May 10, 2018 | Geno Fragnito
Be prepared. It’s the beginning of a statement that can be completed with infinite endings and apply to anything in life. It’s no coincidence these two words are the motto for millions of boy scouts and girls scouts around the world. How many times have you heard these two words in your personal or professional conversations? Probably too many to count.
That being said, have you ever paused and asked yourself, “Am I really prepared for what’s to come?”
Recently, I was appointed to serve as conservator of an individual who is unable to make decisions on their own, and needed someone to oversee and manage their financial matters. Not having served in this role before, I researched the responsibilities of a conservator and found a long list of requirements. Some responsibilities I knew, while others required me to study and learn new skills. Either way, I felt I had done everything I could to prepare for this responsibility.
When I later learned more about the individual’s situation and realized there were many things I hadn’t known about, I realized my preparedness only took me so far. I had to seek additional resources in order to make informed decisions. But, I realized that being prepared for what was known helped me be ready when I was faced with the unknown and unexpected.
Many of these skills also apply to my role as government relations director at the MNCPA. I use my conversations with members, as well as the work developing the MNCPA legislative agenda, to prepare myself for the bills and debates that will occur during session. However, in my work at the Capitol, I have learned to expect the unexpected. So, when an unexpected bill is introduced or a surprise amendment is offered in committee, I can rely on what I know and seek out the information I need to address the unknown.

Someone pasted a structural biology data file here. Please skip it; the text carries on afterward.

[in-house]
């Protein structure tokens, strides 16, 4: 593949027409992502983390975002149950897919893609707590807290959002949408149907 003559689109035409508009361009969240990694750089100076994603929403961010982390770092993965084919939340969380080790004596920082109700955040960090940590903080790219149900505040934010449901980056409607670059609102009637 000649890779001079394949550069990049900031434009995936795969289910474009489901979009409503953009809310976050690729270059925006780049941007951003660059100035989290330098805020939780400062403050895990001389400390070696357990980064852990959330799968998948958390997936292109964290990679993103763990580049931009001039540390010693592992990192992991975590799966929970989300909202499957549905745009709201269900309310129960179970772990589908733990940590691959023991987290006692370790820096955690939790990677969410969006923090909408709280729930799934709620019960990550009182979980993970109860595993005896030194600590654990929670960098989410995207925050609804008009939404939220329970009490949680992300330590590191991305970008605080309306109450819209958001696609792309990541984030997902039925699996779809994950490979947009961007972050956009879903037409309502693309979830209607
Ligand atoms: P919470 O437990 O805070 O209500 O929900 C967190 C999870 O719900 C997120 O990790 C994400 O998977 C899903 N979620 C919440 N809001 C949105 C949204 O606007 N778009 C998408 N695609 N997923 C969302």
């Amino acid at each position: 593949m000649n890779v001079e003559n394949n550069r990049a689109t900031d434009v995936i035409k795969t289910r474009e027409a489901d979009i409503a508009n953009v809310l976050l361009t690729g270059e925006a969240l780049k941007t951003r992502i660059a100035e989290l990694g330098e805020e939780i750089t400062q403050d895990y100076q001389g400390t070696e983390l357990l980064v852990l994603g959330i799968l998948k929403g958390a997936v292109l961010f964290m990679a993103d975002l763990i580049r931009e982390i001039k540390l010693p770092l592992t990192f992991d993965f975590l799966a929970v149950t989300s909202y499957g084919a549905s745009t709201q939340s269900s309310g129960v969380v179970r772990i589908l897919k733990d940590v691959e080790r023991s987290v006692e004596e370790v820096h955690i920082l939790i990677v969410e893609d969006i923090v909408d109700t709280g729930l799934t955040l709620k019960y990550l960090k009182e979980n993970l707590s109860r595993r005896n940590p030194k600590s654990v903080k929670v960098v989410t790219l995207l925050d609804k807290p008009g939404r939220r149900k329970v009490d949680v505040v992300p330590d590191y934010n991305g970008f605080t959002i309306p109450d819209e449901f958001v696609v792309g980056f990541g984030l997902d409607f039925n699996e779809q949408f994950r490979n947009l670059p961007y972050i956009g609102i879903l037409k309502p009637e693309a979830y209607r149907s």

Being prepared increases your success, whether it’s in your personal and professional responsibilities. That’s why it’s important to assess whether you’re truly ready for the future. There are a few questions you can ask yourself, or your clients, to take one step toward being better prepared and reduce the stress for you and family members when the unexpected happens.
- Have you assessed your personal finances and are they in order?
- Do you have a living will? Is it up to date?
- Have you asked another professional to review your situation to look for gaps?
- Do your family members know how to access your personal documents?
- Do your family members know your wishes?
Unexpected things happen to all of us. I wasn’t expecting to add a new role to my list of responsibilities, but I knew it needed to be done. But, with self-reflection and support, we can prepare for what is known to be better prepared for the unknown.
Topics: Personal Financial Planning, Estate Planning
Geno Fragnito is the MNCPA government relations director, advocating on behalf of the CPA profession. His days consist of last-minute meeting changes, building relationships with lawmakers, helping CPAs navigate state government, and putting in more than 15,000 steps per day walking the halls of the Capitol. Geno unwinds with a little golf and traveling with his family. If he weren’t a lobbyist, Geno would perfect his cast and be a professional fisherman. Geno can be reached at 952-885-5550 or firstname.lastname@example.org.
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